So I’m perusing the children’s section of the library this morning (stop laughing! This section has some of the best literature ever, and all without having to step around the newest biography by the presidential candidate-of-the-moment. But then I’ve gone on this rant before, so I’ll stop myself) and I stumbled upon Terry Pratchett. I’ve reviewed several Terry Pratchett books, most of them (or all of them? I’ll have to look that one up) in his Discworld series, and while he is a very clever author with oodles of talent, I can only read so many of his books without getting bored, and getting them all mixed up in my head. On the “P” shelf in the children’s alcove, however, I found a story with that same clever writing and irreplaceable humor that had nothing at all to do with that disc-shaped world carried on the back of four elephants riding on a turtle. Nope, this story took place in the here and now (well, in the here-and-now of 1993) and was about a twelve year old boy who suddenly is able to see ghosts…no, not ghosts, as the book so tactfully explained… “chronologically advanced persons” or “post-senior citizens.” I thoroughly enjoyed it.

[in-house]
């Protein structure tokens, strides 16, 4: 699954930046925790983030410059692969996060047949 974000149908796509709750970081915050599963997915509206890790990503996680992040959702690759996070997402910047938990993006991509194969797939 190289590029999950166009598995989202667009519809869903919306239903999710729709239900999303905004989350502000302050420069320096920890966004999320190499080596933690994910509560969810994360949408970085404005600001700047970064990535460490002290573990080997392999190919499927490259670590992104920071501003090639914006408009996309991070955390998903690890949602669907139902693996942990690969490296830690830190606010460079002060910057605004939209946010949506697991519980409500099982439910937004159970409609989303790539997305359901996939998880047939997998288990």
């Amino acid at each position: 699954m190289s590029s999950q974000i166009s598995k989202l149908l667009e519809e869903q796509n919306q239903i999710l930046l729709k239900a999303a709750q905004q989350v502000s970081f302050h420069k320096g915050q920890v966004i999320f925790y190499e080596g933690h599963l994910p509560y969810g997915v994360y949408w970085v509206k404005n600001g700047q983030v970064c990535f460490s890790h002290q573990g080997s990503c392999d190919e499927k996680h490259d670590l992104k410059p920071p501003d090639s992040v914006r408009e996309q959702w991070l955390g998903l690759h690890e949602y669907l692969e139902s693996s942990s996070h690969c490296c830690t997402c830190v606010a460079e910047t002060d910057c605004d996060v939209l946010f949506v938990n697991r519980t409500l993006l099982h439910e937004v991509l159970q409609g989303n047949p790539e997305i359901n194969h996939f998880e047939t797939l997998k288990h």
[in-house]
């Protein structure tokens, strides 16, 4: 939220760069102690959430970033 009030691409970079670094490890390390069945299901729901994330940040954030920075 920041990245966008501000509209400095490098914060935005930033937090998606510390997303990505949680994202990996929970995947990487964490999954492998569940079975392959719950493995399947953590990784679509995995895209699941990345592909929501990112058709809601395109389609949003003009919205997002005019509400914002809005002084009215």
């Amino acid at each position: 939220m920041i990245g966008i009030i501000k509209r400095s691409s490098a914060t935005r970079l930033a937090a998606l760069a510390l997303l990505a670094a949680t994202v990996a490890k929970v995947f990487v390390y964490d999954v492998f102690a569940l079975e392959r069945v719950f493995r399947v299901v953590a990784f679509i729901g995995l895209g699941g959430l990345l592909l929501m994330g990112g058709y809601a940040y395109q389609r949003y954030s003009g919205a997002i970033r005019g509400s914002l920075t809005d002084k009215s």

The story dealt with some heavy stuff–life after death, heaven and hell, Judgement Day, but did so in an innocent, non-political fashion perfect for a child. (In the children’s section! Who knew?) Our young hero knocks on the door of a mausoleum one sunny afternoon only to have the door answered by the occupant. Hilarity ensues. Well, more precisely, funny-yet-compelling circumstances involving the true nature of the universe and what happens to the soul after the body dies ensue. But in a truly funny fashion. Johnny saves the day, as one might imagine, and in the process breaths life into a dying town while giving the dead permission to move on.
I love this type of stuff–alternate explanations for human mysteries make some great stories, and reading an especially well-crafted one brings me sheer joy (and some teary-eyed page turning). What’s really nice about this type of story is its ability to linger. I know I’ll be thinking about the obvious theories about the afterlife presented in this tale for a while, and while they may or may not ring true in the long hall, I do so love a story that makes me ponder.